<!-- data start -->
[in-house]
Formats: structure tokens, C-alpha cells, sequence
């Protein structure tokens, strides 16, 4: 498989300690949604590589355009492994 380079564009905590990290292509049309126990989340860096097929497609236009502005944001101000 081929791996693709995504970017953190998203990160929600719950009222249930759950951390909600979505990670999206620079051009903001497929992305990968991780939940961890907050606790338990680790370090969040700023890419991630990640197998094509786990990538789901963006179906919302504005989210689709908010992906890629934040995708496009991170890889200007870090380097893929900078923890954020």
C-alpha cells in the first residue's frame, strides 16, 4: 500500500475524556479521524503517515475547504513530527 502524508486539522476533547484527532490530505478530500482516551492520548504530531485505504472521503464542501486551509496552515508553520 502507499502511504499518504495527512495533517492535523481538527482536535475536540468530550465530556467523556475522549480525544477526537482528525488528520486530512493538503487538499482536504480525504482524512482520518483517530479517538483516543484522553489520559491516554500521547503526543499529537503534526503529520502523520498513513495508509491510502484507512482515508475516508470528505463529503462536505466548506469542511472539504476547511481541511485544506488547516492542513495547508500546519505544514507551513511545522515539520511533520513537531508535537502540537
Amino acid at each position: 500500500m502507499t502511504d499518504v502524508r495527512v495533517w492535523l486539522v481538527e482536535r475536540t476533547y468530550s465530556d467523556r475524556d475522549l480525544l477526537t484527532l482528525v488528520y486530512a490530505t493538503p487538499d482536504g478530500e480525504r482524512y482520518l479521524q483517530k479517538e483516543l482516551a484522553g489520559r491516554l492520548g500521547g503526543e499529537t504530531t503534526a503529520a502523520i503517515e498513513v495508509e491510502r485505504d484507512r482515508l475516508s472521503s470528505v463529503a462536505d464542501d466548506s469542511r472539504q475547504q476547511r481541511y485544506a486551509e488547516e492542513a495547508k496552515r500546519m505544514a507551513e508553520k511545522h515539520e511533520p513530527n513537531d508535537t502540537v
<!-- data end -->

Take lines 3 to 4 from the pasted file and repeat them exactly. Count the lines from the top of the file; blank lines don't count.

């Protein structure tokens, strides 16, 4: 498989300690949604590589355009492994 380079564009905590990290292509049309126990989340860096097929497609236009502005944001101000 081929791996693709995504970017953190998203990160929600719950009222249930759950951390909600979505990670999206620079051009903001497929992305990968991780939940961890907050606790338990680790370090969040700023890419991630990640197998094509786990990538789901963006179906919302504005989210689709908010992906890629934040995708496009991170890889200007870090380097893929900078923890954020």
C-alpha cells in the first residue's frame, strides 16, 4: 500500500475524556479521524503517515475547504513530527 502524508486539522476533547484527532490530505478530500482516551492520548504530531485505504472521503464542501486551509496552515508553520 502507499502511504499518504495527512495533517492535523481538527482536535475536540468530550465530556467523556475522549480525544477526537482528525488528520486530512493538503487538499482536504480525504482524512482520518483517530479517538483516543484522553489520559491516554500521547503526543499529537503534526503529520502523520498513513495508509491510502484507512482515508475516508470528505463529503462536505466548506469542511472539504476547511481541511485544506488547516492542513495547508500546519505544514507551513511545522515539520511533520513537531508535537502540537